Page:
Preparing for Emergencies

It can be difficult to remember important information about your child's health in an emergency. 

Because of this, doctors suggest that parents keep a record of their kids' important health information at hand. This can help medical personnel make important decisions more quickly.

This is one reason you should make sure to sign up for our Delaware Pediatrics Patient Portal. Having access to your child’s medical record in an emergency situation can be vital. 

To sign up for the portal, if you have not already done so, please go to our Patient Portal tab. 

If your kids spend time in childcare or with a babysitter, you'll want to provide them with additional written information. Besides how to reach you quickly, leave the name and phone number of other emergency contacts. Also, provide them with contact information for Delaware Pediatrics, your dentist, and local emergency and poison control numbers in case you can't be reached.

If you'll be away from your kids for a longer time, such as for a vacation or business trip,  you'll want to leave a release allowing their caregiver to authorize medical care in your absence. 

Anaphylaxis

During a reaction, an oral antihistamine may also be given, but not as a substitute for epinephrine. Also helpful in case of an emergency is medical identification jewelry that includes information about your child's allergy. This should be worn at all times. Your doctor should also give you a written action plan outlining the steps to take in the event of an emergency. It is important to share this action plan with anyone who cares for your child.

Anaphylaxis is a serious allergic reaction. It comes on quickly and can be fatal. It often affects many body systems. This type of reaction is a medical emergency and immediate medical attention is important. Children with asthma and allergies to certain foods, stinging insects, or medicines are at highest risk, though anaphylaxis may occur in anyone. Your pediatrician may refer you to an allergist. An allergist has specialized training in diagnosing the cause of anaphylaxis and providing additional treatment. Parents should know the symptoms of anaphylaxis and what to do in case it happens to their child.

What are the symptoms of anaphylaxis?

Anaphylaxis includes a wide range of symptoms that often happen quickly. The most severe symptoms restrict breathing and blood circulation. Combinations of symptoms may occur. The most common symptoms may affect the following:

  • SKIN: itching, hives, redness, swelling

  • NOSE: sneezing, stuffy nose, runny nose

  • MOUTH: itching, swelling of lips or tongue

  • THROAT: itching, tightness, difficulty swallowing, hoarseness

  • CHEST: shortness of breath, cough, wheeze, chest pain, tightness

  • HEART: weak pulse, passing out, shock

  • GUT: vomiting, diarrhea, cramps

  • NEUROLOGIC: dizziness, fainting, feeling that you are about to die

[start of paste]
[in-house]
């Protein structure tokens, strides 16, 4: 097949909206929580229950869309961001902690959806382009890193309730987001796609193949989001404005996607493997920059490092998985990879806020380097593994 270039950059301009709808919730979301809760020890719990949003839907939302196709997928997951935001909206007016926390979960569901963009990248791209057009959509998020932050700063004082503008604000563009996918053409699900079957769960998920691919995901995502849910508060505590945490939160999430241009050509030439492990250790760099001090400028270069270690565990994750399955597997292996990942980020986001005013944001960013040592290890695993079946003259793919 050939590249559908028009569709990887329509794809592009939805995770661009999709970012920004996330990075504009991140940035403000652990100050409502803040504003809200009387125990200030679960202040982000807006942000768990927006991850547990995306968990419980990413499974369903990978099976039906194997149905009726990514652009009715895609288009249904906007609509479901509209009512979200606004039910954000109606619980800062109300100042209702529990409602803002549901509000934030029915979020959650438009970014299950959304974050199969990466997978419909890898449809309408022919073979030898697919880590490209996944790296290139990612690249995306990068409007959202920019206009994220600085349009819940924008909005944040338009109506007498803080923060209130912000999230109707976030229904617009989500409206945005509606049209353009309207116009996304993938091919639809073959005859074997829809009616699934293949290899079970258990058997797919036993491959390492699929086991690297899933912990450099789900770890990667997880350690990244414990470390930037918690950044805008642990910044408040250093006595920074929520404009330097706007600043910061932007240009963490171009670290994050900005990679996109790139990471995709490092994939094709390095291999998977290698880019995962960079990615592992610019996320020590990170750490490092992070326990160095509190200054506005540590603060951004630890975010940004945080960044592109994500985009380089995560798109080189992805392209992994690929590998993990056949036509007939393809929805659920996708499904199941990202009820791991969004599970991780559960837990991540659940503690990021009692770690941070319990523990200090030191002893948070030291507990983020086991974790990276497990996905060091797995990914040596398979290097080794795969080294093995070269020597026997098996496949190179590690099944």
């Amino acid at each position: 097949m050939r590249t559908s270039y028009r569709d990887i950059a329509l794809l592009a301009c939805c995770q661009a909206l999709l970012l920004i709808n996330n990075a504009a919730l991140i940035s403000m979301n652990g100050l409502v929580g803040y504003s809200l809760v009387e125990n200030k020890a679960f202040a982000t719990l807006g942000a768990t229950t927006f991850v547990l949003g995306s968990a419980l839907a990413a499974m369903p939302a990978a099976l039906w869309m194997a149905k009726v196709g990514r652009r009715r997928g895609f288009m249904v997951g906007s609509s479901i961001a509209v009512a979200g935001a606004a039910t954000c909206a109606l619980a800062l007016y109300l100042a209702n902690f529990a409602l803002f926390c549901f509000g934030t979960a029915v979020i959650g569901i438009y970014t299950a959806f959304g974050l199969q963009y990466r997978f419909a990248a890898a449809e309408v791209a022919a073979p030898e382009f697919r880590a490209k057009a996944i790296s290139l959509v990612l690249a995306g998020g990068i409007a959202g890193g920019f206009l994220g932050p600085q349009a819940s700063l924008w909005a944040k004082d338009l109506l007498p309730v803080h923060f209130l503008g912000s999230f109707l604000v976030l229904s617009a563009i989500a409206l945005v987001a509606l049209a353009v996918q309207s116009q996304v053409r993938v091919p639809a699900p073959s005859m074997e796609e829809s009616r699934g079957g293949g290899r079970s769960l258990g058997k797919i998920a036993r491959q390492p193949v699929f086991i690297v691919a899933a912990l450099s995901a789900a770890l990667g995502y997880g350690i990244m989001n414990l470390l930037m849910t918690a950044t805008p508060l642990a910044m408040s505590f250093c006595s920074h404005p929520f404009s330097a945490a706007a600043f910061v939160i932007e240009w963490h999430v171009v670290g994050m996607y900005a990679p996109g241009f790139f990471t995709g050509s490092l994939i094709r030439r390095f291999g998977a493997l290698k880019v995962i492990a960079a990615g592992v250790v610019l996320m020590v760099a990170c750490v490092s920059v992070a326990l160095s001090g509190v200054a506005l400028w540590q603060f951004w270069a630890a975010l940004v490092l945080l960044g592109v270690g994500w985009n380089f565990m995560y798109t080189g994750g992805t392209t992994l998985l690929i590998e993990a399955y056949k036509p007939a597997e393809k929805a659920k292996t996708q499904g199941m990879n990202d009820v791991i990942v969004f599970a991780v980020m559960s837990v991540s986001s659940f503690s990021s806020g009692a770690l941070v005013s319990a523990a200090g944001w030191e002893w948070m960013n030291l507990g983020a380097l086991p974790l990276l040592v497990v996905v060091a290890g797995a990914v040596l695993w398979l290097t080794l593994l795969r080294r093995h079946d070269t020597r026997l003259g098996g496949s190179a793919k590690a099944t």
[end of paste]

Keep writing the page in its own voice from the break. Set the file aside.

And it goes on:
What causes anaphylaxis?

Anaphylaxis occurs when the immune system overreacts to normally harmless substances called allergens. The following are the most common allergens that can trigger anaphylaxis:

  • Food such as

    • Peanuts

    • Nuts from trees (such as walnuts, pistachios, pecans, cashews)

    • Shellfish (such as shrimp, lobster)

    • Fish (such as tuna, salmon, cod)

    • Milk

    • Eggs

  • In rare cases, anaphylaxis may be related to a certain food followed by exercise.

  • Insect stings such as from

    • Bees

    • Wasps

    • Hornets

    • Yellow jackets

    • Fire ants

  • Medicines. Antibiotics and antiseizure medicines are some of the more common medicines that cause anaphylaxis. However, any medicine, even aspirin and other non­steroidal anti-inflammatory drugs, have the potential to cause severe reactions.

What should I do if my child has an anaphylactic reaction?

For anyone experiencing anaphylaxis, epinephrine should be given right away followed by a call to 911 for further treatment and transfer to a hospital. The main medicine to treat anaphylaxis is epinephrine. This is a medicine given by an injection. The best place to inject it is in the muscles of the outer part of the thigh. If the symptoms do not improve very quickly, the injection should be given again in 5 to 30 minutes.

Children who are old enough can be taught how to give themselves epinephrine if needed. The medicine comes in auto-injector syringes (EpiPen or Twinject) to make this easier. Epinephrine should be prescribed for anyone who has ever had an anaphylactic attack and for children at high risk for anaphylaxis. They are available in 2 different doses based on the weight of the child. You should always have at least 2 doses with you at all times. School-aged children also need one at school with instructions from their doctor about how and when to use it.

During a reaction, an oral antihistamine may also be given, but not as a substitute for epinephrine. Also helpful in case of an emergency is medical identification jewelry that includes information about your child's allergy. This should be worn at all times. Your doctor should also give you a written action plan outlining the steps to take in the event of an emergency. It is important to share this action plan with anyone who cares for your child.